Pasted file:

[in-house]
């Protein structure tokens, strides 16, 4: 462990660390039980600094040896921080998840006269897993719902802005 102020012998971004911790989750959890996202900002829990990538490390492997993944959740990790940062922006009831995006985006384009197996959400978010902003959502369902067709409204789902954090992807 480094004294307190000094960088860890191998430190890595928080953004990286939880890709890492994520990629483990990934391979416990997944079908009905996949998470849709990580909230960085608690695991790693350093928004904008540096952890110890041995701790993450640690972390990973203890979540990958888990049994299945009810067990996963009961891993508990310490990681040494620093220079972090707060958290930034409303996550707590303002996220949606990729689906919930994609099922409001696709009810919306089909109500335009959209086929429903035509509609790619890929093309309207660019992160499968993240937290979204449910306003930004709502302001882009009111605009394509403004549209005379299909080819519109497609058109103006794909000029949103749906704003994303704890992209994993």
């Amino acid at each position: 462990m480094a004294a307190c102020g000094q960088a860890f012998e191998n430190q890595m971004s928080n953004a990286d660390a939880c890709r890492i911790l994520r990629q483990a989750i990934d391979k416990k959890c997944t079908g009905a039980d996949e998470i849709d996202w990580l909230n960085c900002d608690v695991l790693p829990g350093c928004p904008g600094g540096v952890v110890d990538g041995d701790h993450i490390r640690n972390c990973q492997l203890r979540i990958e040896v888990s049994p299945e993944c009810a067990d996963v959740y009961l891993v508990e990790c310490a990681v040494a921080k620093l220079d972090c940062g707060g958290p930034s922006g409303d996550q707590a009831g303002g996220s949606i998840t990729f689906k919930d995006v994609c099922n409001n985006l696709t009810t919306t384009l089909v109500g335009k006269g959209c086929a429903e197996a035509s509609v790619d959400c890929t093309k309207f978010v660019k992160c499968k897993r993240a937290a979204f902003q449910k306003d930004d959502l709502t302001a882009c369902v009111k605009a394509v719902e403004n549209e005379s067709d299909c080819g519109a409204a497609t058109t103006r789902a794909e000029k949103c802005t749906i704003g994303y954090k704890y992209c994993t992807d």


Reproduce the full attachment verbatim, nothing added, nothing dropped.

[in-house]
């Protein structure tokens, strides 16, 4: 462990660390039980600094040896921080998840006269897993719902802005 102020012998971004911790989750959890996202900002829990990538490390492997993944959740990790940062922006009831995006985006384009197996959400978010902003959502369902067709409204789902954090992807 480094004294307190000094960088860890191998430190890595928080953004990286939880890709890492994520990629483990990934391979416990997944079908009905996949998470849709990580909230960085608690695991790693350093928004904008540096952890110890041995701790993450640690972390990973203890979540990958888990049994299945009810067990996963009961891993508990310490990681040494620093220079972090707060958290930034409303996550707590303002996220949606990729689906919930994609099922409001696709009810919306089909109500335009959209086929429903035509509609790619890929093309309207660019992160499968993240937290979204449910306003930004709502302001882009009111605009394509403004549209005379299909080819519109497609058109103006794909000029949103749906704003994303704890992209994993």
């Amino acid at each position: 462990m480094a004294a307190c102020g000094q960088a860890f012998e191998n430190q890595m971004s928080n953004a990286d660390a939880c890709r890492i911790l994520r990629q483990a989750i990934d391979k416990k959890c997944t079908g009905a039980d996949e998470i849709d996202w990580l909230n960085c900002d608690v695991l790693p829990g350093c928004p904008g600094g540096v952890v110890d990538g041995d701790h993450i490390r640690n972390c990973q492997l203890r979540i990958e040896v888990s049994p299945e993944c009810a067990d996963v959740y009961l891993v508990e990790c310490a990681v040494a921080k620093l220079d972090c940062g707060g958290p930034s922006g409303d996550q707590a009831g303002g996220s949606i998840t990729f689906k919930d995006v994609c099922n409001n985006l696709t009810t919306t384009l089909v109500g335009k006269g959209c086929a429903e197996a035509s509609v790619d959400c890929t093309k309207f978010v660019k992160c499968k897993r993240a937290a979204f902003q449910k306003d930004d959502l709502t302001a882009c369902v009111k605009a394509v719902e403004n549209e005379s067709d299909c080819g519109a409204a497609t058109t103006r789902a794909e000029k949103c802005t749906i704003g994303y954090k704890y992209c994993t992807d």